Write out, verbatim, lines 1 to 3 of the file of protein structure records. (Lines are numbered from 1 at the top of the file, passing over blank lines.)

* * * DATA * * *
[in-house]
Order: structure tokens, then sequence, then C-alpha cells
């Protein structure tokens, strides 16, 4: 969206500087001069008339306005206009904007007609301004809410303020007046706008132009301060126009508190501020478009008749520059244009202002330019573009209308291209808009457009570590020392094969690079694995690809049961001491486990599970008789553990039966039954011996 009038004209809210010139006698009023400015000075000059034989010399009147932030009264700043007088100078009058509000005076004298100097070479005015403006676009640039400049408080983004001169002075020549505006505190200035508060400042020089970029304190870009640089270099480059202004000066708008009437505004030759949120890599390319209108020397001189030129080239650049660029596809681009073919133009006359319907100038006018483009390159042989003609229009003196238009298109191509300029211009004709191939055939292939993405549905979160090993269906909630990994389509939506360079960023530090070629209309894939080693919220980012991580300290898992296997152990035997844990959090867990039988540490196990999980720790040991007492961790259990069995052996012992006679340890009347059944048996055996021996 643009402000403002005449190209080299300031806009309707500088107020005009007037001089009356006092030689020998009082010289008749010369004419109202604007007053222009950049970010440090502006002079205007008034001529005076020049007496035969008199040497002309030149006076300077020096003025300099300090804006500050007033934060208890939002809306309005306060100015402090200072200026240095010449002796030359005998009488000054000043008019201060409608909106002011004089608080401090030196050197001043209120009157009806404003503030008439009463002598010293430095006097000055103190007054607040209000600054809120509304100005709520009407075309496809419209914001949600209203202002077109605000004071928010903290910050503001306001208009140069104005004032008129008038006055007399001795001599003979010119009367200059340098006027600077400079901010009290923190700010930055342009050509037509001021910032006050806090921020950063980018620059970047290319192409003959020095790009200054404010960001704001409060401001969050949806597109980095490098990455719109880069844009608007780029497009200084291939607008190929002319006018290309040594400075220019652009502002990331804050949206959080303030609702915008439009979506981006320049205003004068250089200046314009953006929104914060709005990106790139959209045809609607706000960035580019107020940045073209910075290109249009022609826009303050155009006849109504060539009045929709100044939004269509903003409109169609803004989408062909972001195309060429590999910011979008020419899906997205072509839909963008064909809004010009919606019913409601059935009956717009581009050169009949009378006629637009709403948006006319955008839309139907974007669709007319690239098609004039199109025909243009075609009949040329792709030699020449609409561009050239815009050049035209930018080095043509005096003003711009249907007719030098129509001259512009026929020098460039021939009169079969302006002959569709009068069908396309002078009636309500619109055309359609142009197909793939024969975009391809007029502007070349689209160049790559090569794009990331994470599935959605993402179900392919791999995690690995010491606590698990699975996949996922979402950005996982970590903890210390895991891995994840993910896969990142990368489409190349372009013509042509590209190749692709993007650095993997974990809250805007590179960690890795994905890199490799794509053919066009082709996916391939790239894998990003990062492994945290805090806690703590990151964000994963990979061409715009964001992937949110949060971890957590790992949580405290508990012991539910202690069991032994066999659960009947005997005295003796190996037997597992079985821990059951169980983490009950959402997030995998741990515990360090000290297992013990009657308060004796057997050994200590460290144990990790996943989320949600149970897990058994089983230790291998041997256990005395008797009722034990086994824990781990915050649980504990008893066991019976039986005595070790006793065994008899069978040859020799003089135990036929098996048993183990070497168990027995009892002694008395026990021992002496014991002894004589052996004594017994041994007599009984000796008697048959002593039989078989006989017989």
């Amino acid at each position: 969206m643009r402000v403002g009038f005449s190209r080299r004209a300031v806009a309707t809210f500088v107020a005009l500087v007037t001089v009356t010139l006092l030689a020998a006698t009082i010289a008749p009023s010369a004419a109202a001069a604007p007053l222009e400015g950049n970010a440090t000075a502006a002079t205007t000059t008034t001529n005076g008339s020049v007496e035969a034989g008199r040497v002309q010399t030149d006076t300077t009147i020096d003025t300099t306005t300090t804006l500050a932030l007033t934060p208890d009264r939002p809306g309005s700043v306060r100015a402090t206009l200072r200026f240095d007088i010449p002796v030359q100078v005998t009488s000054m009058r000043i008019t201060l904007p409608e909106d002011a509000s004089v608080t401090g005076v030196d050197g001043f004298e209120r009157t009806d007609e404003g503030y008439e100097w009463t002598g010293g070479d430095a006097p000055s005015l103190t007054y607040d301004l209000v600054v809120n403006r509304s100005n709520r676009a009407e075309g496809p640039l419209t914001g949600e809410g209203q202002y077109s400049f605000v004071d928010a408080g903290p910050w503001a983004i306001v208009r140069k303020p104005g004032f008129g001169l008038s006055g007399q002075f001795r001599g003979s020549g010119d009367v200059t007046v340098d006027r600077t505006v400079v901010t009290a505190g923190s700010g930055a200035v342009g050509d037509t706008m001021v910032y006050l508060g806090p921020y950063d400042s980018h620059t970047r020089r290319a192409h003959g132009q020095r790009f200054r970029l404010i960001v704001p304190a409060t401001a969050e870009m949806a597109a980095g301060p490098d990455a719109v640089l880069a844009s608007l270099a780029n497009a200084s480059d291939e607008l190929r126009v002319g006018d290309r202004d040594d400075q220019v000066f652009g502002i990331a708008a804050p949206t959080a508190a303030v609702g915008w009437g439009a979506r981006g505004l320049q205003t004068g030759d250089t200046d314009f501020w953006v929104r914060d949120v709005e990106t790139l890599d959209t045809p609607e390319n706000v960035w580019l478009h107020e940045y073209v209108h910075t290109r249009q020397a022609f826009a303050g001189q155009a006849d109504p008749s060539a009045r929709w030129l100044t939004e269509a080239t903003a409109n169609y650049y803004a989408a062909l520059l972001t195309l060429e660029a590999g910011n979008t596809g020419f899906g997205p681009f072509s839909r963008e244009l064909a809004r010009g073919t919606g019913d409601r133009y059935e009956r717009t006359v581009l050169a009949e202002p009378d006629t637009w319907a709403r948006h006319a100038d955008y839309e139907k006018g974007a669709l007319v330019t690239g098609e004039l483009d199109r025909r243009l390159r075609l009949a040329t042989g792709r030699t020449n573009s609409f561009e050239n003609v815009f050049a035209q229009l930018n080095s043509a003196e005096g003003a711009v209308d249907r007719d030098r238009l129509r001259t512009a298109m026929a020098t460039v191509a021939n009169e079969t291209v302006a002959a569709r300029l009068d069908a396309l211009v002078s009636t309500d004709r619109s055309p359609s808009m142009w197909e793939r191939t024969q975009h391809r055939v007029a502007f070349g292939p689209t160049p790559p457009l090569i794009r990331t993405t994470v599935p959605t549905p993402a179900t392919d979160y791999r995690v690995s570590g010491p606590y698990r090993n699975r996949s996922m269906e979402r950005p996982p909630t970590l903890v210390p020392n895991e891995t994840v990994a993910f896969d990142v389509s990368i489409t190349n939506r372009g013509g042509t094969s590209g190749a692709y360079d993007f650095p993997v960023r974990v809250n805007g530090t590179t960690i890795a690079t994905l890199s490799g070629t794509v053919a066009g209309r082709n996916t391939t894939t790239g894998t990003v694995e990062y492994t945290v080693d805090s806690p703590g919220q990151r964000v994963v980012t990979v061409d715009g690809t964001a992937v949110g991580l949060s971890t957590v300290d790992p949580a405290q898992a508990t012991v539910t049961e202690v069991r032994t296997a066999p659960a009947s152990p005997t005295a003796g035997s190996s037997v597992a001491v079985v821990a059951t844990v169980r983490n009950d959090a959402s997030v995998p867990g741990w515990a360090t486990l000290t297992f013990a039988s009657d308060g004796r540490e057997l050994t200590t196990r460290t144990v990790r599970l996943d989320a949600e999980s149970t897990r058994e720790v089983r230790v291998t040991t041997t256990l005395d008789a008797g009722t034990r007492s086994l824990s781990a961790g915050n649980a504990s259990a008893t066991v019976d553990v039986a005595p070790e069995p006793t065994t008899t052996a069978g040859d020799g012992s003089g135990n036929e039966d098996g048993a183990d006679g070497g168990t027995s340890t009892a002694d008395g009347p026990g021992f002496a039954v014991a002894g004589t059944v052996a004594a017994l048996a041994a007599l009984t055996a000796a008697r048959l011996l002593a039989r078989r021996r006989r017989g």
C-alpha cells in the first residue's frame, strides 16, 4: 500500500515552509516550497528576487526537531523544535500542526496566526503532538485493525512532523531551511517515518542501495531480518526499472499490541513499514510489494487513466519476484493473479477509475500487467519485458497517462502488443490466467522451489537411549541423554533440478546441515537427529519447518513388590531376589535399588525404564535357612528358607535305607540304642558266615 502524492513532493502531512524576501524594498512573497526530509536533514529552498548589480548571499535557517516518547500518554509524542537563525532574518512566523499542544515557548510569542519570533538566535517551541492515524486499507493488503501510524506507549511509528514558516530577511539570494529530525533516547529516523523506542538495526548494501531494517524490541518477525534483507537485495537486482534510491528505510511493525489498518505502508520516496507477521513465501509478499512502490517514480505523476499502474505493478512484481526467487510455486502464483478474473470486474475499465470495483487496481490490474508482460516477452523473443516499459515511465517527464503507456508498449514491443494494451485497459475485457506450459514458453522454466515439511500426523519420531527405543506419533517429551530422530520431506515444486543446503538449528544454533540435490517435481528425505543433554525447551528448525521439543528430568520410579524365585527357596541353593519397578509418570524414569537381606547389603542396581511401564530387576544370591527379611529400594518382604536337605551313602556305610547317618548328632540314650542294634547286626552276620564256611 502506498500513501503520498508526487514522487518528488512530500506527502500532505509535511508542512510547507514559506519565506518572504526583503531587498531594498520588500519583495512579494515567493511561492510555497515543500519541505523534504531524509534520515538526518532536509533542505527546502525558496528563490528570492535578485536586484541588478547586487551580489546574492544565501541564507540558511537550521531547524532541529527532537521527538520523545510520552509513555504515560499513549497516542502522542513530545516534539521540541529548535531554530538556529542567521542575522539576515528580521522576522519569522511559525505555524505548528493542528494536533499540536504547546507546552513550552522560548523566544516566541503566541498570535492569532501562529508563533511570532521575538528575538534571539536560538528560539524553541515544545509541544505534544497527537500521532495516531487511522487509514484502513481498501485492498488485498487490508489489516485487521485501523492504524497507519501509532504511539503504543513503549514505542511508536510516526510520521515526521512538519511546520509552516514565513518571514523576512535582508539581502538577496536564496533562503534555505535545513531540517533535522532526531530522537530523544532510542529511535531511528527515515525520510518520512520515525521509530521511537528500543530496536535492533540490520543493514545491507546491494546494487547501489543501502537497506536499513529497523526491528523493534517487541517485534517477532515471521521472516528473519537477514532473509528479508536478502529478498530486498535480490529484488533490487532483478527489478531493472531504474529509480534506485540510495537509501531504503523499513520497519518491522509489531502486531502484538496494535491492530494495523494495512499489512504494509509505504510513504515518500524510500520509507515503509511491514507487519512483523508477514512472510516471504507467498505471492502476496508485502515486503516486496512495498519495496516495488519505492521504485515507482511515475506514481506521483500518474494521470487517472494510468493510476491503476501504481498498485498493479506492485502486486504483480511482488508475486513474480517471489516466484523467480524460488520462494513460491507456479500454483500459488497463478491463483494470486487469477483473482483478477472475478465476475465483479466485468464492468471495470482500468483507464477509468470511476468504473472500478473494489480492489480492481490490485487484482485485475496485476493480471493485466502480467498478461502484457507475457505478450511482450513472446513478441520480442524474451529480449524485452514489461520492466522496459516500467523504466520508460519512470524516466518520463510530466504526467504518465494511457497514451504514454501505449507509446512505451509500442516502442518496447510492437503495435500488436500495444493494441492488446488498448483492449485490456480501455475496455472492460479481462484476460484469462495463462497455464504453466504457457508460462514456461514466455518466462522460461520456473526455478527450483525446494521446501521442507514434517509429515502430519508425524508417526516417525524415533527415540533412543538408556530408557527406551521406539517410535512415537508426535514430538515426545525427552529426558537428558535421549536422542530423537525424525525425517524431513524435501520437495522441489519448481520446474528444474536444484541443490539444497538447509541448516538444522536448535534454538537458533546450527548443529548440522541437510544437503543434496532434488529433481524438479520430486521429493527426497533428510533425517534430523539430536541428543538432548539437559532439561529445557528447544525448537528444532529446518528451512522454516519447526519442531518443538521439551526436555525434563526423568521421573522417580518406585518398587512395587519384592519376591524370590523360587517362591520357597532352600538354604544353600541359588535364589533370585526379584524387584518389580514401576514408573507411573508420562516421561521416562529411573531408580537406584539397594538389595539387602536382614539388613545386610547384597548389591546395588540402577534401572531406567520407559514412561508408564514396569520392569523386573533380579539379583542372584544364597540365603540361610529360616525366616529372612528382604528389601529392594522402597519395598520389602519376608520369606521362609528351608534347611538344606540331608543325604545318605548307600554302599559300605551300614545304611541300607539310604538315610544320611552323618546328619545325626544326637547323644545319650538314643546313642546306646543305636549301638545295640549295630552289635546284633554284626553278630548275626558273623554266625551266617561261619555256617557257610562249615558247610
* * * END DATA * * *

[in-house]
Order: structure tokens, then sequence, then C-alpha cells
């Protein structure tokens, strides 16, 4: 969206500087001069008339306005206009904007007609301004809410303020007046706008132009301060126009508190501020478009008749520059244009202002330019573009209308291209808009457009570590020392094969690079694995690809049961001491486990599970008789553990039966039954011996 009038004209809210010139006698009023400015000075000059034989010399009147932030009264700043007088100078009058509000005076004298100097070479005015403006676009640039400049408080983004001169002075020549505006505190200035508060400042020089970029304190870009640089270099480059202004000066708008009437505004030759949120890599390319209108020397001189030129080239650049660029596809681009073919133009006359319907100038006018483009390159042989003609229009003196238009298109191509300029211009004709191939055939292939993405549905979160090993269906909630990994389509939506360079960023530090070629209309894939080693919220980012991580300290898992296997152990035997844990959090867990039988540490196990999980720790040991007492961790259990069995052996012992006679340890009347059944048996055996021996 643009402000403002005449190209080299300031806009309707500088107020005009007037001089009356006092030689020998009082010289008749010369004419109202604007007053222009950049970010440090502006002079205007008034001529005076020049007496035969008199040497002309030149006076300077020096003025300099300090804006500050007033934060208890939002809306309005306060100015402090200072200026240095010449002796030359005998009488000054000043008019201060409608909106002011004089608080401090030196050197001043209120009157009806404003503030008439009463002598010293430095006097000055103190007054607040209000600054809120509304100005709520009407075309496809419209914001949600209203202002077109605000004071928010903290910050503001306001208009140069104005004032008129008038006055007399001795001599003979010119009367200059340098006027600077400079901010009290923190700010930055342009050509037509001021910032006050806090921020950063980018620059970047290319192409003959020095790009200054404010960001704001409060401001969050949806597109980095490098990455719109880069844009608007780029497009200084291939607008190929002319006018290309040594400075220019652009502002990331804050949206959080303030609702915008439009979506981006320049205003004068250089200046314009953006929104914060709005990106790139959209045809609607706000960035580019107020940045073209910075290109249009022609826009303050155009006849109504060539009045929709100044939004269509903003409109169609803004989408062909972001195309060429590999910011979008020419899906997205072509839909963008064909809004010009919606019913409601059935009956717009581009050169009949009378006629637009709403948006006319955008839309139907974007669709007319690239098609004039199109025909243009075609009949040329792709030699020449609409561009050239815009050049035209930018080095043509005096003003711009249907007719030098129509001259512009026929020098460039021939009169079969302006002959569709009068069908396309002078009636309500619109055309359609142009197909793939024969975009391809007029502007070349689209160049790559090569794009990331994470599935959605993402179900392919791999995690690995010491606590698990699975996949996922979402950005996982970590903890210390895991891995994840993910896969990142990368489409190349372009013509042509590209190749692709993007650095993997974990809250805007590179960690890795994905890199490799794509053919066009082709996916391939790239894998990003990062492994945290805090806690703590990151964000994963990979061409715009964001992937949110949060971890957590790992949580405290508990012991539910202690069991032994066999659960009947005997005295003796190996037997597992079985821990059951169980983490009950959402997030995998741990515990360090000290297992013990009657308060004796057997050994200590460290144990990790996943989320949600149970897990058994089983230790291998041997256990005395008797009722034990086994824990781990915050649980504990008893066991019976039986005595070790006793065994008899069978040859020799003089135990036929098996048993183990070497168990027995009892002694008395026990021992002496014991002894004589052996004594017994041994007599009984000796008697048959002593039989078989006989017989």